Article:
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Lloyd’s of London sets ethnic minority staff targets as it bounces back from Covid losses

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Lloyd’s, the world’s biggest insurance market, has moved back into profit as a stronger underwriting performance helped it bounce back from last year’s Covid-19 losses, and announced an imminent target for minority ethnic representation across the market.

Lloyd’s made a pre-tax profit of £1.4bn in the first six months of the year compared with a £438m loss a year earlier. It paid out £2.2bn for Covid-19 losses, slightly less than £2.4bn in the first half of last year. For customers affected by the pandemic, 80% of claims filed have been paid so far.

Lloyd’s said it would set an ethnicity target for the whole market in the next fortnight, mandating that one-third of all new hires must be from black and minority ethnic backgrounds. However, Bruce Carnegie-Brown, the chair, said Lloyd’s did not have current figures on the market’s ethnic backgrounds.

The group also wants to achieve gender parity within 10 years and last summer set a market gender target of 35% women in senior roles by the end of 2023. Within the company, 47% of leadership positions are occupied by women while across the market, the figure is 29%. It set a further target of 20% female representation on boards and executive committees and said the market was close to achieving this.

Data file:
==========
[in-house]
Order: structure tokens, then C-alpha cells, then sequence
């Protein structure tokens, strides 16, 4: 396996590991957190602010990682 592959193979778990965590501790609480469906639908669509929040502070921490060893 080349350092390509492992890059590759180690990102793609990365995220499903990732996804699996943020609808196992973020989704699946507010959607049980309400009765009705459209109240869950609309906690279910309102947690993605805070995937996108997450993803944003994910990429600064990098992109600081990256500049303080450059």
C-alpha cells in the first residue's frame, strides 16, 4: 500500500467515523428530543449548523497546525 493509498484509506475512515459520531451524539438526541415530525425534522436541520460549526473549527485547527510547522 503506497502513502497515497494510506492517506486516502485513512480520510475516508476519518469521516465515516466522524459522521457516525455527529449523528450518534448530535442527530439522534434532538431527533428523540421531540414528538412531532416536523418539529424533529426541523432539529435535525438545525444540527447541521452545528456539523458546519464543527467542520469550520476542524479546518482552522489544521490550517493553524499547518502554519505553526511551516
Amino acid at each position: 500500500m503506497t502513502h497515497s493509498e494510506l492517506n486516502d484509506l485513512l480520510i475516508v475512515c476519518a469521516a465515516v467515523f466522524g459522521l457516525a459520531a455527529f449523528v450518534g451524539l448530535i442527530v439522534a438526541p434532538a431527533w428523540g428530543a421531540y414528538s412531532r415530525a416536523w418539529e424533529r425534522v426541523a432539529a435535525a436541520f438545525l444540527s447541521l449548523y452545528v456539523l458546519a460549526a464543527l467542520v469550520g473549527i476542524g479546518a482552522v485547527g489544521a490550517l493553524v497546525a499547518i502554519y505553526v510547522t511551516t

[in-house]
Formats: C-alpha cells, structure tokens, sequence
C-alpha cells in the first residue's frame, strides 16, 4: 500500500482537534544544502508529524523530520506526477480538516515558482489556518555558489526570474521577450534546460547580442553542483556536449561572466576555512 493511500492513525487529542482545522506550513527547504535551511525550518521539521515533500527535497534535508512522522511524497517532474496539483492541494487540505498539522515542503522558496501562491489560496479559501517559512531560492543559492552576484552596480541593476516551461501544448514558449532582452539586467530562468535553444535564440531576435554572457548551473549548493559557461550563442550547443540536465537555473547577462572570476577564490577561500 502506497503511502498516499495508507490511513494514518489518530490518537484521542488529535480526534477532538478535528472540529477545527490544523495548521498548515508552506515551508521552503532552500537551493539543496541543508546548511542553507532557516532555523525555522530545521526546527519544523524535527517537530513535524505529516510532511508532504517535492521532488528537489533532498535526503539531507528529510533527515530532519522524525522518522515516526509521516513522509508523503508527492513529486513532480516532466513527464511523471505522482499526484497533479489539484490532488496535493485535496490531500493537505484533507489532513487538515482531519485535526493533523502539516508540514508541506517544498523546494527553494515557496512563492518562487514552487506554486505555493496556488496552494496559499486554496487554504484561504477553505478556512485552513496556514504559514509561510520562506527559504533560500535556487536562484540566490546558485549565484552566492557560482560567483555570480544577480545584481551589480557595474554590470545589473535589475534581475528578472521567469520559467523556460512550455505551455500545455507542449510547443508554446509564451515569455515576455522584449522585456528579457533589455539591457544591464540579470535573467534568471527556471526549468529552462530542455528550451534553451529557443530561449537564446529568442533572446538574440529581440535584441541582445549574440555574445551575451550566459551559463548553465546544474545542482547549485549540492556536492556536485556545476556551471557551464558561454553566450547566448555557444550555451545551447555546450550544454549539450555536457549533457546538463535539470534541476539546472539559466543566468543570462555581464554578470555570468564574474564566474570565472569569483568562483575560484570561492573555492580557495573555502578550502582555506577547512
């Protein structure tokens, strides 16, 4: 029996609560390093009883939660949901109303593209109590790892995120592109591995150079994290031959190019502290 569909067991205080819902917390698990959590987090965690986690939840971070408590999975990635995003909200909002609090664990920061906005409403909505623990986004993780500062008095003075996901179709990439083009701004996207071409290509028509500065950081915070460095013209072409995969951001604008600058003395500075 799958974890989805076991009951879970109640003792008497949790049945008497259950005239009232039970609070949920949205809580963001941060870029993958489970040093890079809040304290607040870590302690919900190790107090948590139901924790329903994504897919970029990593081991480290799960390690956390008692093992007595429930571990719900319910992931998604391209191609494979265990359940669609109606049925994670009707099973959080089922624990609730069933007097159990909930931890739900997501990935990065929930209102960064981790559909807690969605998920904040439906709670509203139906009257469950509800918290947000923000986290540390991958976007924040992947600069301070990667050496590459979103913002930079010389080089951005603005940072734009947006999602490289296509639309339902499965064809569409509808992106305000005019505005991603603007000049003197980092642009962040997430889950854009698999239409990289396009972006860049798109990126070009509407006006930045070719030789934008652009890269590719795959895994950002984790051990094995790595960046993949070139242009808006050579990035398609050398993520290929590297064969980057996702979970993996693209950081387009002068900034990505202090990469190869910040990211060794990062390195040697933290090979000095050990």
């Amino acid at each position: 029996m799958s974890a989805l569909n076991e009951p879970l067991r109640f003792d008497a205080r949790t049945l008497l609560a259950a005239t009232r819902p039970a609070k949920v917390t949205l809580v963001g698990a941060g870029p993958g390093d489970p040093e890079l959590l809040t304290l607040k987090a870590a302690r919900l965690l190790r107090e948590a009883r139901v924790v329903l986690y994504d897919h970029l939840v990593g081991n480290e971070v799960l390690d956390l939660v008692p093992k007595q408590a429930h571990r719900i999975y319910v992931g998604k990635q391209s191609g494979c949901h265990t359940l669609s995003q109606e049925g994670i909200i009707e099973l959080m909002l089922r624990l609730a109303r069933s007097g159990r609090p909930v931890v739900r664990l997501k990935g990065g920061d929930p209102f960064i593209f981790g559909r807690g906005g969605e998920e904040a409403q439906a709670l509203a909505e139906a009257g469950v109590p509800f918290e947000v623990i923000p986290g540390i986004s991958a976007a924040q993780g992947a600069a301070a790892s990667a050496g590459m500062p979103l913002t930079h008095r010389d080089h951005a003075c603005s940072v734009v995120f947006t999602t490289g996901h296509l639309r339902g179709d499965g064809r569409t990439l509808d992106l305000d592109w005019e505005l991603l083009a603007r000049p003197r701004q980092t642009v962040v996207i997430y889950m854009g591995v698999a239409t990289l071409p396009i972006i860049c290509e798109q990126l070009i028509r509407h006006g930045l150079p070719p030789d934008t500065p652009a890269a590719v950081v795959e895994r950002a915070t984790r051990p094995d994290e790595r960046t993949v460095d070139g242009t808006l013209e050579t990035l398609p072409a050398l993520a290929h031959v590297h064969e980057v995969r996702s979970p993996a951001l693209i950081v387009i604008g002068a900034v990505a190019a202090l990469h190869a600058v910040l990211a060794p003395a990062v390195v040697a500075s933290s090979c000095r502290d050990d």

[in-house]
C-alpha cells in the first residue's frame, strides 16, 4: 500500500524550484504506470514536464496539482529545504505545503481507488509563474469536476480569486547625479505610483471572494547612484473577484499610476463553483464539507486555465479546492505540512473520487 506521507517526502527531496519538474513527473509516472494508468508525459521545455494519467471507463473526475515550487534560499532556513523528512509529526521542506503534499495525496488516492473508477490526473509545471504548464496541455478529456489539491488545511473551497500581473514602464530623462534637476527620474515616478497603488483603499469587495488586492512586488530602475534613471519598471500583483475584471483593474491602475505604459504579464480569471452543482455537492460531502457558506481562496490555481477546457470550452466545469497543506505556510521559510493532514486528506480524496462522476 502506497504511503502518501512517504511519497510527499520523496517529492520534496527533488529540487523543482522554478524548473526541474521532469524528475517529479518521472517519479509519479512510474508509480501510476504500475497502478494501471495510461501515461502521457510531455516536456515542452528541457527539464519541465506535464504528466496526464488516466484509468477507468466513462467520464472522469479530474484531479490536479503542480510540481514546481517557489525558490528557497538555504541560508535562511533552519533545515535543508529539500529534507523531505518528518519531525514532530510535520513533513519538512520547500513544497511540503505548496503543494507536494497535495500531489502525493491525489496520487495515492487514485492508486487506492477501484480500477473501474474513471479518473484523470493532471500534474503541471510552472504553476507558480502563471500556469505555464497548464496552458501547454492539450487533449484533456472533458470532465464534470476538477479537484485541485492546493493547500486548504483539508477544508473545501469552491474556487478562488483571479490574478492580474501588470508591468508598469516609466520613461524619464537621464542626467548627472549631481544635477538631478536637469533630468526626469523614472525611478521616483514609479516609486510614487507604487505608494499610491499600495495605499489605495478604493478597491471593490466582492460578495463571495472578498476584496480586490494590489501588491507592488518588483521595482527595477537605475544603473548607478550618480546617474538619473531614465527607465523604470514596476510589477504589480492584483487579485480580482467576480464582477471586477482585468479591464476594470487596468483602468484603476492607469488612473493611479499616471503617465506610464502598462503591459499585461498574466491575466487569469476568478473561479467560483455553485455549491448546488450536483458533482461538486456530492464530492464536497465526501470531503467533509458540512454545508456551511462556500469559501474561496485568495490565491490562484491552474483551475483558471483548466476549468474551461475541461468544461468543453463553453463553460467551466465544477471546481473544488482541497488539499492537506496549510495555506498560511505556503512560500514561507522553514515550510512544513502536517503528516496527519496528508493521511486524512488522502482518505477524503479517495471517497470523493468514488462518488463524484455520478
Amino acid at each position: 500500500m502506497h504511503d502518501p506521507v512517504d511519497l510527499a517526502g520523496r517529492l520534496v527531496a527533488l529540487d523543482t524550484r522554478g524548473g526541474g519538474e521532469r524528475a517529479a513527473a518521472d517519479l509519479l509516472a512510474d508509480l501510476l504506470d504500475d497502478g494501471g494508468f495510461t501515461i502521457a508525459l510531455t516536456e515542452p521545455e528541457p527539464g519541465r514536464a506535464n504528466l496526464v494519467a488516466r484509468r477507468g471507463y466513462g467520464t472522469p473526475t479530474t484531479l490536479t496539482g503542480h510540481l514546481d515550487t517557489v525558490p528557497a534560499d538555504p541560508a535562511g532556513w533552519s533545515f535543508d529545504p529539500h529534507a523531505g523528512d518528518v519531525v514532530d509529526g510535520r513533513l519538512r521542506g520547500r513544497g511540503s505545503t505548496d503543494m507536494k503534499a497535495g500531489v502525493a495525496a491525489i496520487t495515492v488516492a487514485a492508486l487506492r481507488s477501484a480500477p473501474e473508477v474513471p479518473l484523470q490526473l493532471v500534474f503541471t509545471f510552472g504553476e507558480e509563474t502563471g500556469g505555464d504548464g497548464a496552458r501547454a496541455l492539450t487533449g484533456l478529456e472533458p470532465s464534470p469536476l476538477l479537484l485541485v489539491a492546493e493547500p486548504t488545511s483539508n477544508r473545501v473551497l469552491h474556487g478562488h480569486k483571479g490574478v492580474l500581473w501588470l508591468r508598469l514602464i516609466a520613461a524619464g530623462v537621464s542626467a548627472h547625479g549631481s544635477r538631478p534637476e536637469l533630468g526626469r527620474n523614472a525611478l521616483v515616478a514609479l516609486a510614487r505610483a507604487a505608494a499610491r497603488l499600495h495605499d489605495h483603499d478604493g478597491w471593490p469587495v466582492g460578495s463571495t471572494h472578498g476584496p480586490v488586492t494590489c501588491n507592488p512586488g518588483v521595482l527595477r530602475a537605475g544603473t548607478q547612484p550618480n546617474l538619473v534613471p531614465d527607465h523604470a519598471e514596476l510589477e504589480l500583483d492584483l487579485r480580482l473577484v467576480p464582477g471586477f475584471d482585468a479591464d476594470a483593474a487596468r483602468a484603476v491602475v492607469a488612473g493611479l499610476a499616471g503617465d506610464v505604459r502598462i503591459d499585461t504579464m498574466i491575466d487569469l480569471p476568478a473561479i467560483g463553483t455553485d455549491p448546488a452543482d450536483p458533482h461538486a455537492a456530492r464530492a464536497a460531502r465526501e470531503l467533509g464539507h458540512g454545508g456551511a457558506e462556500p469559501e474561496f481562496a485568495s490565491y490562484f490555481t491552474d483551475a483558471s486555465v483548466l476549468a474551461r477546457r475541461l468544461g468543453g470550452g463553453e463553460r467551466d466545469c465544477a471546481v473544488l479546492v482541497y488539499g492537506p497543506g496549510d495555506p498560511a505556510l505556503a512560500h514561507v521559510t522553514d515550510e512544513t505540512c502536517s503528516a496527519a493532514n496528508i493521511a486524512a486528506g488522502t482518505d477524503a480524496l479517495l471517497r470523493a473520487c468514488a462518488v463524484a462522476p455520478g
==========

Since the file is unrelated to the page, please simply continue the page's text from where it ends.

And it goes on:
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The group paid out almost £10bn in claims during the first half of this year, relating to supply chain disruptions such as the Suez Canal blockage, the ice storms in Texas, summer flooding in Germany and the Netherlands, and recent wildfires in Europe. Insured losses related to Hurricane Ida, for which estimates range from $19bn to $30bn (£13.7bn-£21.7bn), are not included in the numbers and will affect second-half performance.

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Presenting the results from the Lloyd’s building in the City of London, Carnegie-Brown said about 30% of staff had returned to the office, and close to 15% of underwriters and brokers working for the insurers that operate within the market. Tuesday represented the busiest day since the pandemic started, when 800 people came back to work in the office, and Lloyd’s hosted a reception for 100 people on Wednesday night.

An average of 5,000 people now come to the Lloyd’s building every week – before the pandemic it hosted that number on a typical day. Carnegie-Brown stressed the benefit of chance meetings and the importance of face-to-face contact in the insurance market.

Gross written premiums increased to £20.5bn from £20bn due higher premium rates, high customer retention and new growth for the first time in four years. It has pushed the insurers within the market to focus on writing more profitable business.